(l to R) Alana Hawley, Ryan Luhning, Allison Lynch and Curt McKinstry. PHOTO CREDIT: Trudie Lee
March 21 – April 5, 2014
Studio at Vertigo Theatre
On the benefits of honesty, Mark Twain famously said that if you speak the truth, you don’t have to remember anything. But had Twain been able to see Patrick Marber’s play, Closer, he may have revised his thinking to add that telling the truth can also come back to bite you. And shock you in the process. Marber’s 1997 play which won the English playwright London’s most prestigious awards including the Critics’ Circle, the Evening Standard, and the Olivier, is marketed as the expletive-ridden, ribald story of four intertwined characters and their sexual indiscretions. But while the play is rife with words you still can’t say in polite company, it isn’t the language or even the promiscuity that makes Closer a scandalous type of story-telling. Rather, it’s the frankness with which the characters discuss their bad behaviour and true adulterous desires that makes the script worth noting. Add to this Kevin McKendrick’s brand of elegantly economic direction and you have a production worth noting. At least parts of it.
Dan (Curt McKinstry) is a wannabe novelist who works as an obituary writer at a local paper. He meets a beautiful young stripper, Alice (Allison Lynch) when she is hit by a car and he takes her to the hospital to bandage her leg. That act of kindness (and a crustless sandwich) is all Alice needs to fall head over heels in love with Dan. Initially Dan returns her affection. He leaves his girlfriend and is so enchanted with Alice that she inspires him to write a novel based on her life. But eventually it becomes clear that while he fancies Alice, love is not something he feels for her. Love comes to Dan when he meets Anna (Alana Hawley), a photographer hired to take his head shot for the jacket of his novel. Instantly attracted to Anna’s maturity and confidence, Dan hits on her unsuccessfully but lays the seeds for a fire that will grow between them. However, inadvertently through an extremely funny and wonderfully staged cybersex prank, Dan introduces Anna to Larry (Ryan Luhning) a dermatologist who also becomes besotted with Anna and the two marry. Despite the marriage, Dan can’t let go of Anna, Anna is still bewitched by Dan and Alice and Larry are the poor saps who watch the destruction of their relationships and take their own brand of sexual and emotional revenge.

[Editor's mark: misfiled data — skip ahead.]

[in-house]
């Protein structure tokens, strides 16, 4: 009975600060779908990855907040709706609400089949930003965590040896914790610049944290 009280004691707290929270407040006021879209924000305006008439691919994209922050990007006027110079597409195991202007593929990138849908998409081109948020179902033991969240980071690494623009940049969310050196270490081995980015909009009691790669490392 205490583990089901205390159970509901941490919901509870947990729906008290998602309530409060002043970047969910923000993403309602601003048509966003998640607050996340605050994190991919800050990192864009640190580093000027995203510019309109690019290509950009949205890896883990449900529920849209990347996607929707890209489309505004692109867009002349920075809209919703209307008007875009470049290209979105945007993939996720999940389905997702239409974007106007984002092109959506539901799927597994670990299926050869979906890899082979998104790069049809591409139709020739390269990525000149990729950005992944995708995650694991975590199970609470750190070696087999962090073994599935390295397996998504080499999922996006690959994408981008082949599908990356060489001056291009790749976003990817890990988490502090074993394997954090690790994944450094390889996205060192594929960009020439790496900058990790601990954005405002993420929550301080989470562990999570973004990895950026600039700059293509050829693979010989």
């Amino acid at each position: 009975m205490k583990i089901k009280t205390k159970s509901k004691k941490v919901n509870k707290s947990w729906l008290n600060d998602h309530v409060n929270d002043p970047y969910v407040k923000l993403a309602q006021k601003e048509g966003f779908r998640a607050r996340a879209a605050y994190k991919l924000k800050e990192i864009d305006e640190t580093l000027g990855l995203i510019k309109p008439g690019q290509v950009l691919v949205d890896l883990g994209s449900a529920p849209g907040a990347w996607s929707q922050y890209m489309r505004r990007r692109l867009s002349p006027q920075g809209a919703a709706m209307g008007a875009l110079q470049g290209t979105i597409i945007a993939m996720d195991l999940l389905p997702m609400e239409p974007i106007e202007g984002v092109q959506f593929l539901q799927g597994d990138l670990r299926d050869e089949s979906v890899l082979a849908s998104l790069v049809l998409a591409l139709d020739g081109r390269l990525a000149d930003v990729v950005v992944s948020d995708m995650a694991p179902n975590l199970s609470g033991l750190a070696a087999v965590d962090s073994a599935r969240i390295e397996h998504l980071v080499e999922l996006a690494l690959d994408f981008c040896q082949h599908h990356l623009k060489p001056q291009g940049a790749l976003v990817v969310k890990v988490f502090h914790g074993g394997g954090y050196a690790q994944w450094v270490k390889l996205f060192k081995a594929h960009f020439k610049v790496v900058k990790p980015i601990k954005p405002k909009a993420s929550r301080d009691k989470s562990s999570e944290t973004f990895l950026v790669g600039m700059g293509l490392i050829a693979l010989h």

In Marber’s script, very little of this wanting and having another goes unspoken. It’s as if the characters have some kind of mental disorder that renders them unable to lie or even soften the blow. So an exchange between characters typically goes like this:
Larry: I slept with someone in New York. A whore. I’m sorry. Please don’t leave me.
Larry: For sex. I wanted sex. I used a condom.
Anna: Was it good?
But while Marber’s characters demand and give honesty freely, it seems that not a one of them can take it with neutrality or be truthful about what they really want to know or hear. Watching each one of them blurt out these pivotal/hurtful truths and in turn be hurt themselves, is certainly interesting and even shocking for a time. However with two acts spanning three years of this kind of behaviour, the play becomes less zesty in a moment-by –moment way and begins to feel like a wash-rinse-repeat type of storytelling.